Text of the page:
Sen. Bernie Sanders (I-VT) unveiled a new bill this week that would make it easier for workers to form a union and negotiate a contract free from employer retaliation or foot-dragging. As he actively courts union endorsements of his presidential candidacy, Sanders’ latest move also draws a strong contrast with his Republican opponents in the presidential race, who have almost unanimously backed “right-to-work” laws that would weaken labor unions.
“Millions of Americans who today want to join unions, who understand that collective bargaining will raise their wages and income, are unable to do so because of the coercive and often illegal behavior of their employers,” Sanders said Tuesday, citing evidence that unions dramatically improve wages and benefits for their workers.
Sanders added that his bill will send a strong message both to workers struggling to organize and to their employers. “We will no longer tolerate CEOs who fire workers for exercising their constitutional right to form a union,” he said. “We will no longer tolerate CEOs who threaten to move plants to China if their workers vote in favor of a union. We will no longer tolerate CEOs and managers who intimidate or threaten pro-union workers. And we will no longer tolerate CEOs who refuse to negotiate a first contract with workers who have voted to join unions.”
Should the Workplace Democracy Act become law — which is unlikely in the current Congress, where Republicans control both chambers — employers would be forced to recognize a union when a majority of workers in a bargaining unit sign a union card. Currently, employers can choose to voluntarily recognize the union when this happens — known as a “card check” — or they could demand an election monitored by the National Labor Relations Board. When the latter occurs, management often tries to discourage the workers from voting to organize.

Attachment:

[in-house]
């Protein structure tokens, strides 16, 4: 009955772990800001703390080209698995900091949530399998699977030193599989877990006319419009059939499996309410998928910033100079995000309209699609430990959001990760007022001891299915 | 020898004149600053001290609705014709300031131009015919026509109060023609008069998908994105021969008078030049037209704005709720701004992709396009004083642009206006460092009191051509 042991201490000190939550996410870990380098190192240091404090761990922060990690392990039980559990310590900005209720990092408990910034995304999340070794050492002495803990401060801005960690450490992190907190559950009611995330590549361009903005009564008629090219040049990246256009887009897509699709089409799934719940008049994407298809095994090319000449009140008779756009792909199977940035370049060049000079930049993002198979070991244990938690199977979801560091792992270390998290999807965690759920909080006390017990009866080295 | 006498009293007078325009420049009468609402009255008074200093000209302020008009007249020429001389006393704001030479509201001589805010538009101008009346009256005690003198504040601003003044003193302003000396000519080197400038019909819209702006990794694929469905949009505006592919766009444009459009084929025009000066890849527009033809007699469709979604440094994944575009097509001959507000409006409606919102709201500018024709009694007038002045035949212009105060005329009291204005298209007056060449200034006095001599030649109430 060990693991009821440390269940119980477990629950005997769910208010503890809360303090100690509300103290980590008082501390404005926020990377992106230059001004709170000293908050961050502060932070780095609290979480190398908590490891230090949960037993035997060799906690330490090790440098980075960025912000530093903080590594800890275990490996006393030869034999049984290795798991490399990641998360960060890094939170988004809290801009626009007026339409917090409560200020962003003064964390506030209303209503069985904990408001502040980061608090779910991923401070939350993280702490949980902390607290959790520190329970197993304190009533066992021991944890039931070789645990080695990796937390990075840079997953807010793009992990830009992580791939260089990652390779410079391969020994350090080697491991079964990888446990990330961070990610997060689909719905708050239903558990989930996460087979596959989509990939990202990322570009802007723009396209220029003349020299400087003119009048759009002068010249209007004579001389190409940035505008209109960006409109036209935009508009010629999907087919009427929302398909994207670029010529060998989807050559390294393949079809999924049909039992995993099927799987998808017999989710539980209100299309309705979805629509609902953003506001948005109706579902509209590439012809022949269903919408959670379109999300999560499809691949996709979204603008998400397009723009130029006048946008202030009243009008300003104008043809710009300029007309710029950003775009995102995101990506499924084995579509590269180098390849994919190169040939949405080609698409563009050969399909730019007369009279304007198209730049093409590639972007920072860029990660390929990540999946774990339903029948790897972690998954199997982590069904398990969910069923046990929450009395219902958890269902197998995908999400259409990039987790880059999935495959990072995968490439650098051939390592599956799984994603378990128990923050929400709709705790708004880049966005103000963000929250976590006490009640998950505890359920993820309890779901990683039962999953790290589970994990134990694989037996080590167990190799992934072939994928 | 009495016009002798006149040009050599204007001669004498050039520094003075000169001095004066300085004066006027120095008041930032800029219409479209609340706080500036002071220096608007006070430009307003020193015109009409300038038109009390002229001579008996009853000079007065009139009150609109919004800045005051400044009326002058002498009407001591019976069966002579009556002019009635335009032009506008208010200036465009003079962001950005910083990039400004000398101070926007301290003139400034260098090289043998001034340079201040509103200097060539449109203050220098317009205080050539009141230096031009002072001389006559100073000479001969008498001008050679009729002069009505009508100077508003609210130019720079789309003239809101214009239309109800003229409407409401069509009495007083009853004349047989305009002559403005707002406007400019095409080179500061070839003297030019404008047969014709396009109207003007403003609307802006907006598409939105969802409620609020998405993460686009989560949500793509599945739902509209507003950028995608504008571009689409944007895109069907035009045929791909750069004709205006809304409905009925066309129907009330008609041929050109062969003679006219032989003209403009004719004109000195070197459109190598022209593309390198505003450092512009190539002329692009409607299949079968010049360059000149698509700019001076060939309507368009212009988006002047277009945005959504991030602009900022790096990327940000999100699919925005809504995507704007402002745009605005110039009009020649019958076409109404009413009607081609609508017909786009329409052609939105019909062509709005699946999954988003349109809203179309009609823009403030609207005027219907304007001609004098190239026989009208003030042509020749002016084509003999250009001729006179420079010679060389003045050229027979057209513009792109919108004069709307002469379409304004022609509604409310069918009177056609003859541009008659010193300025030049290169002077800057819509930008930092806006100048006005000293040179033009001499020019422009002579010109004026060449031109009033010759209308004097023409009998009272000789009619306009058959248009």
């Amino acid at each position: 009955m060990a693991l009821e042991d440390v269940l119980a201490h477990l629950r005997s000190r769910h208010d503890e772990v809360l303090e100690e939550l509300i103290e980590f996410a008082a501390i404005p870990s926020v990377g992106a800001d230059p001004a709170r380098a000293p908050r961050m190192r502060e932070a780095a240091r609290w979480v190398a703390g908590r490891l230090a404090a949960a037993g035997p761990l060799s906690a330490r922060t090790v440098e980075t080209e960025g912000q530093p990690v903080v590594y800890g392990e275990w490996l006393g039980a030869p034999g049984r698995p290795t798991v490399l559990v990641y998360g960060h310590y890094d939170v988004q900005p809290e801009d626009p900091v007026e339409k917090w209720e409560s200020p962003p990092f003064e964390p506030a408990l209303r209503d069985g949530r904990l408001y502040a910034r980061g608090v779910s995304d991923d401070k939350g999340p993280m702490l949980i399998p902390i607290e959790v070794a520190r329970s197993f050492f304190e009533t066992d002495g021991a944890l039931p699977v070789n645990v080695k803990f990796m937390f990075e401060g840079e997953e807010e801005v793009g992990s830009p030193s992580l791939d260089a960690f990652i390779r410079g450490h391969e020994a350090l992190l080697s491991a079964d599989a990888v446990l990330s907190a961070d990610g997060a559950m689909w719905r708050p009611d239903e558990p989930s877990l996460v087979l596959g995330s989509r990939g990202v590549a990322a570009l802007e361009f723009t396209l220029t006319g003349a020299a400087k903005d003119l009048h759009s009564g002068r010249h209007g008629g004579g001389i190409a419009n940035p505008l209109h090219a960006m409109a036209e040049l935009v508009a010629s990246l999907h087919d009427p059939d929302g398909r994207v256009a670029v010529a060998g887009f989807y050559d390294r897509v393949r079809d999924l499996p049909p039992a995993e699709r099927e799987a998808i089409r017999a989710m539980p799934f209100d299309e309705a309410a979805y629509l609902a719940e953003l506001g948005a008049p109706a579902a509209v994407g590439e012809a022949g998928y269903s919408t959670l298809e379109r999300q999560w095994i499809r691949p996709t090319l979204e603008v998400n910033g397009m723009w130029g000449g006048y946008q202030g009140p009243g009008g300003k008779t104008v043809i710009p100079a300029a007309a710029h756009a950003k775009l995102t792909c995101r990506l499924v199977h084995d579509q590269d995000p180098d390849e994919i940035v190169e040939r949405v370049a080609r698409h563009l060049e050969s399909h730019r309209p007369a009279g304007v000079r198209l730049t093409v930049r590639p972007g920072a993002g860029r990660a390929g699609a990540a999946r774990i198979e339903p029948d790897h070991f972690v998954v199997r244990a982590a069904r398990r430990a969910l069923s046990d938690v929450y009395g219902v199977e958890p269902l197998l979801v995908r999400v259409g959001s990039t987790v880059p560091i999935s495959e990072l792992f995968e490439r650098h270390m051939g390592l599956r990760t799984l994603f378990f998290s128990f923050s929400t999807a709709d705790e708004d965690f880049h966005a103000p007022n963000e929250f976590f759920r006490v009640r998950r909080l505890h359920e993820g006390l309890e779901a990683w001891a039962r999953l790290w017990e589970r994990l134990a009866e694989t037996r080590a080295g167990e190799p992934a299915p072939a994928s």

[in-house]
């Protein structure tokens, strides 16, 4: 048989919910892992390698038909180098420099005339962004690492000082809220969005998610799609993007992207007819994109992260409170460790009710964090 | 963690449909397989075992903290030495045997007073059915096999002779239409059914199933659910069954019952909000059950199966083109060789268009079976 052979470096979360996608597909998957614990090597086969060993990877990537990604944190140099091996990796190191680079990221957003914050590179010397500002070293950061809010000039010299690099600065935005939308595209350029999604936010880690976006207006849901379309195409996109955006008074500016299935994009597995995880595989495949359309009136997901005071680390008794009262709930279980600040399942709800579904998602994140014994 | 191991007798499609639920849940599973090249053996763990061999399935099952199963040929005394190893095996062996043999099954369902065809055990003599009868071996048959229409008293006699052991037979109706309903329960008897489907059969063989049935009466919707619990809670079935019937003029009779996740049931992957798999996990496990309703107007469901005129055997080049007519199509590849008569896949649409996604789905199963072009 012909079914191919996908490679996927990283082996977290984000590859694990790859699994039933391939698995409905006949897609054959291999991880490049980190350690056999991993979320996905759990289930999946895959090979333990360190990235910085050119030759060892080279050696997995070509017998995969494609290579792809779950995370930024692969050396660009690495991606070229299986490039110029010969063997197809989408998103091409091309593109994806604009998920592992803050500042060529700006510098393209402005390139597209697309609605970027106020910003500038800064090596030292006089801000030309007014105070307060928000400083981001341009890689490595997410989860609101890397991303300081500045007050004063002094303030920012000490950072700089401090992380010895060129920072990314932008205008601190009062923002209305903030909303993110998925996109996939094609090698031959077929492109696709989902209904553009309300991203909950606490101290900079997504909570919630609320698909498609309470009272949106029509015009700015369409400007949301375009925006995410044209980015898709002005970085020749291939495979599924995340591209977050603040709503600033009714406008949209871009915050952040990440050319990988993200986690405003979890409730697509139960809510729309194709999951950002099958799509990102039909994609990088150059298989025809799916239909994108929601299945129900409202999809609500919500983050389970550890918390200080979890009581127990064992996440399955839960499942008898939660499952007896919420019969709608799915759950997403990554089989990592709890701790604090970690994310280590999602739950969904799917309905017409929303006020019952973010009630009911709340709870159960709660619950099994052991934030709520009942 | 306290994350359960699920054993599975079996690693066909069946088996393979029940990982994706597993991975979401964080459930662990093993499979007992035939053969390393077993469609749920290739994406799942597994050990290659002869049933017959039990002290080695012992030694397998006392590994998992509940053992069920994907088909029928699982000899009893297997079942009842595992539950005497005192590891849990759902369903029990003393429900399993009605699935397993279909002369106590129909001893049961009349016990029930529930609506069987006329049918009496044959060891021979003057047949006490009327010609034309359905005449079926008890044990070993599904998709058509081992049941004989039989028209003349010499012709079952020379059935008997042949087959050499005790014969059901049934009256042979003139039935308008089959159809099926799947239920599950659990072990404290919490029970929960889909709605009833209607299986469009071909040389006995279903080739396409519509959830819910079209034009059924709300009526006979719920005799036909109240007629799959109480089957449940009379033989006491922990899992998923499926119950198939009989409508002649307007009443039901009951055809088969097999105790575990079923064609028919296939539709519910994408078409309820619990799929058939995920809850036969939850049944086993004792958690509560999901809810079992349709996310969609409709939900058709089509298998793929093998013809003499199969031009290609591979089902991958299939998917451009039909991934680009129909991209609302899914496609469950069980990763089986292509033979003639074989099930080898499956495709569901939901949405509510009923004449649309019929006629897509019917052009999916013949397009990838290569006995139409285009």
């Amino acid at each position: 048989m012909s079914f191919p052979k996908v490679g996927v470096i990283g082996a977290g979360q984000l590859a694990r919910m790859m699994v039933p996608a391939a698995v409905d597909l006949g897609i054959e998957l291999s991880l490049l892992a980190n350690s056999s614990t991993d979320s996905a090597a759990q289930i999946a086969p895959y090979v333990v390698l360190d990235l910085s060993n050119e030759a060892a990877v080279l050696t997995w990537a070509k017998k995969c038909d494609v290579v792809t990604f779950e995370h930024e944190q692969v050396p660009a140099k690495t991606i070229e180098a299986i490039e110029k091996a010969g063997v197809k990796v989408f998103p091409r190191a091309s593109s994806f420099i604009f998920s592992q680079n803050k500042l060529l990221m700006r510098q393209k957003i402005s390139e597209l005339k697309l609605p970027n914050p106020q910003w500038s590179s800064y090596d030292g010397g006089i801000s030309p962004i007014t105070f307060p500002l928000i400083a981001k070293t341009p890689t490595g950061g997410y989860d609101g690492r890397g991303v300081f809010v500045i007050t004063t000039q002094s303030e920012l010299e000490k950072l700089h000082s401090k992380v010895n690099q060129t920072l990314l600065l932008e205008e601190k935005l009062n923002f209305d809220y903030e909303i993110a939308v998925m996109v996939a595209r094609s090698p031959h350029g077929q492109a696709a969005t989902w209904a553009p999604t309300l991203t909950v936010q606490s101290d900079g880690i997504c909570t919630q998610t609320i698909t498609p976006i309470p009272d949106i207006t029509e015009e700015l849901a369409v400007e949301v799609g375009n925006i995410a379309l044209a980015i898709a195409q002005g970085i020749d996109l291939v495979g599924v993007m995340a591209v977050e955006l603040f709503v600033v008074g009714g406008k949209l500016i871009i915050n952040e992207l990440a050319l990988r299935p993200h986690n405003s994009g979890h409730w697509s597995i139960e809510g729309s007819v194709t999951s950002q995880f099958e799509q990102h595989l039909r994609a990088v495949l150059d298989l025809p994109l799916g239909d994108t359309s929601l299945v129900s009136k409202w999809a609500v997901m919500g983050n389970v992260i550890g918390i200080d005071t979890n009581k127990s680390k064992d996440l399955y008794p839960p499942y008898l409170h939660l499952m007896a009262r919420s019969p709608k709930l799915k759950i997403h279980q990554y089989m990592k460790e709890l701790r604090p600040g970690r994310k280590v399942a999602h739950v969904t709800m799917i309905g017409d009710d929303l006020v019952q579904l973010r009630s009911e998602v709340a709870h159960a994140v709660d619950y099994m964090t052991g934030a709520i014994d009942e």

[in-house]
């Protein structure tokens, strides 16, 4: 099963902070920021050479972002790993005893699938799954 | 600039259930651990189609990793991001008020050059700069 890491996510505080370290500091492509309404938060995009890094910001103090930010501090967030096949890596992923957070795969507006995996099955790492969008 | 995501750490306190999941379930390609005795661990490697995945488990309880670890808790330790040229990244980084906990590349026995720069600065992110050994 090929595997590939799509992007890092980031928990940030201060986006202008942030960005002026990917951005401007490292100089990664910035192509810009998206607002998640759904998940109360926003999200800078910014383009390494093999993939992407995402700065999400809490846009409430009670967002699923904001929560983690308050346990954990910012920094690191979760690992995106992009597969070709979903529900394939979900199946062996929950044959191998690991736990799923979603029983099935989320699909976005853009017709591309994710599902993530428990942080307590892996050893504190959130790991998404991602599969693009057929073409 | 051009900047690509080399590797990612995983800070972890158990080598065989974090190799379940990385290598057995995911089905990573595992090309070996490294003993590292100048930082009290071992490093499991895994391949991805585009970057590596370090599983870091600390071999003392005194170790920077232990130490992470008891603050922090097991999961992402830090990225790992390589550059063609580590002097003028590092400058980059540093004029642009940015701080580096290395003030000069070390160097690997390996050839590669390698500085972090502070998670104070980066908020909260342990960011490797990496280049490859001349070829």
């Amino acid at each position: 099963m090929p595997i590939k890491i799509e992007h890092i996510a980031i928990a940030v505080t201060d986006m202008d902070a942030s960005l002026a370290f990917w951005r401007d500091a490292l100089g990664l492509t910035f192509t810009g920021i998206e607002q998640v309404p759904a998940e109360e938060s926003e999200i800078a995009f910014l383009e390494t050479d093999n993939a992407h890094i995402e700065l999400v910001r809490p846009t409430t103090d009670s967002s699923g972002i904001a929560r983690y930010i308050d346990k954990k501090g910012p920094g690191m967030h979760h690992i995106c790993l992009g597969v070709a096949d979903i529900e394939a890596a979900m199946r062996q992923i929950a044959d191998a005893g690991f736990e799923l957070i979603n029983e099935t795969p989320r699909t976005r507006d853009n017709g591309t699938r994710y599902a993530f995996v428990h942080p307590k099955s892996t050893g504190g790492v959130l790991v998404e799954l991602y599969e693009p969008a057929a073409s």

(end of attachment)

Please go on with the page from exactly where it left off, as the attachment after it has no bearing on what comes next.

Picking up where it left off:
This happened recently to fast food workers at the Jimmy Johns sandwich chain in Baltimore, where management refused to recognize their union, and retaliated by firing a lead organizer. Jimmy Johns workers in other cities, such as Minneapolis, have had to go through an NLRB election despite gathering a majority of signed cards.
Two online newsrooms have also recently struggled with the unionization process.
Just this week, writers at Al Jazeera America won a contentious NLRB election to form a union after their management refused to recognize that an overwhelming majority of the staff had signed cards. The vote tallied this week at 32 in favor and five against. Management also unsuccessfully attempted to keep nine editors out of the union.
It is standard practice for workers to be subjected to threats, interrogation, harassment, surveillance, and retaliation for union activity.
Similarly, last year, management at the progressive watchdog site Media Matters for America refused to recognize their workers through a “card check.” The staff wrote at the time: “Not only is management subjecting Media Matters employees to arduous NLRB procedures, the actions of their attorneys indicate Media Matters executives object so tenaciously to our union that they appear willing to prevent employees from ever having the opportunity to vote on the matter. Many Media Matters employees feel betrayed.” They too ended up winning their election.